Zoanne Clack - Executive Producer

 Zoanne Clack is an American television producer, writer, story editor, actress, and medical consultant. Clack's most notable work has been on the medical drama series Grey's Anatomy, in which she has served as executive story editor for twenty-three episodes, producer for nineteen episodes and writer for fifteen episodes. She has also served as an extra for the show. Her other work includes medical supervisor on ER, writer on Presidio Med and minor acting roles in The District and Philly. Born in Missouri City, Texas, she attended Northwestern University majoring in communication studies with a concentration in neurobiology. She attended medical school at UT Southwestern before doing her residency in Emergency Medicine at Emory University. She has a Masters of Public Health (MPH) in Behavioral Sciences and spent one year working with the Center for Disease Control (CDC) in international emergency medicine developing emergency medicine programs for Tanzania and Palau.

Mark Harris - Consultant

Professor Mark Jonathan Harris, of the USC School of Cinematic Arts, is an Academy-Award winning documentary filmmaker, journalist and novelist. Among the many documentaries he has written, produced and/or directed are The Redwoods, a documentary made for the Sierra Club to help establish a redwood National Park, which won an Oscar for Best Short Documentary in 1968. The Long Way Home (1997), a film made for the Simon Wiesenthal Center about the period immediately following the Holocaust won the Academy Award for Best Feature Length Documentary (1997). Into the Arms of Strangers: Stories of the Kindertransport was produced for Warner Bros. and won an Academy Award for Best Feature Length Documentary in 2000. In 2014, it was also selected for permanent preservation in the National Film Registry.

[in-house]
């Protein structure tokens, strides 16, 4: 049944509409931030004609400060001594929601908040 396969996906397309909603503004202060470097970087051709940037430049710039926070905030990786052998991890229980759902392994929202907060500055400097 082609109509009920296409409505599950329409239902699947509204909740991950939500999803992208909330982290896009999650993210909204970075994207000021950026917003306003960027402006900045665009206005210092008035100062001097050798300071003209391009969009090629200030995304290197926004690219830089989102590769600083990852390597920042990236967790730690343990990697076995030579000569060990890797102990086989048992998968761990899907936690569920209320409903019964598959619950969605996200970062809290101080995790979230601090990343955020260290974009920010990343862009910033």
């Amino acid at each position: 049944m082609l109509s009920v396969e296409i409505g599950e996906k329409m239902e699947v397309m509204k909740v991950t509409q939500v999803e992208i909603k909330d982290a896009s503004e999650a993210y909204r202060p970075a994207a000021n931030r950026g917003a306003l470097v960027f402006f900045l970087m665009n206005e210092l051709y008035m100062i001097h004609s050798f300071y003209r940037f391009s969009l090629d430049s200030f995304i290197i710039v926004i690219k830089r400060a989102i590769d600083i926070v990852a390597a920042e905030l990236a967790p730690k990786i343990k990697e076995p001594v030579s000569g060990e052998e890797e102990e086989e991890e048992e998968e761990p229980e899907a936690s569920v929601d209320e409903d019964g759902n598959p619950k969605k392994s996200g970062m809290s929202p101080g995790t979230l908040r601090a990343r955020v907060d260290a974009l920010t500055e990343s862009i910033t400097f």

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The Gotham Film & Media Institute - Fiscal Sponsorship Program 2024


UPDATE - March 17, 2019

Last year we recieved the great honor of being awarded a grant from the W.K.Kellogg Foundation to complete our film!

The grant amount of $197,273 will allow us to complete production and post-production with the goal of screening the film later this year for National Breastfeeding Month in August. Many thanks to all of our supporters from 2016 to today who've helped make this film a reality!

>>Read the press release here


UPDATE - July 12, 2017

My production company graybayne film/media was awarded a CCI Creative Economic Development Fund Grant towards the production of Chocolate Milk. The grant amount of $12,500 will cover the purchase of equipment and sotware that will allow us to reduce rental costs and reallocate funds towards crew and travel.

Many thanks to the Center for Cultural Innovation!

>>Read the press release here

UPDATE - November 03, 2016

We have some exciting news! Chocolate Milk now has the Independent Filmmaker Project (IFP) as a fiscal sponsor, making all donations tax-deductible. We also had our first pledge this summer from Reaching Our Sisters Everywhere (ROSE) for $1,500 and our first official donation of $100 from an anonymous attendee at the Black Mothers' Breastfeeding Association (BMBFA) Seminar this October! In addition, we have secured partnerships with the following non-profits to provide expertise and help get the word out about the film:

Soul Food for Your Baby
La Leche League USA
National Medical Association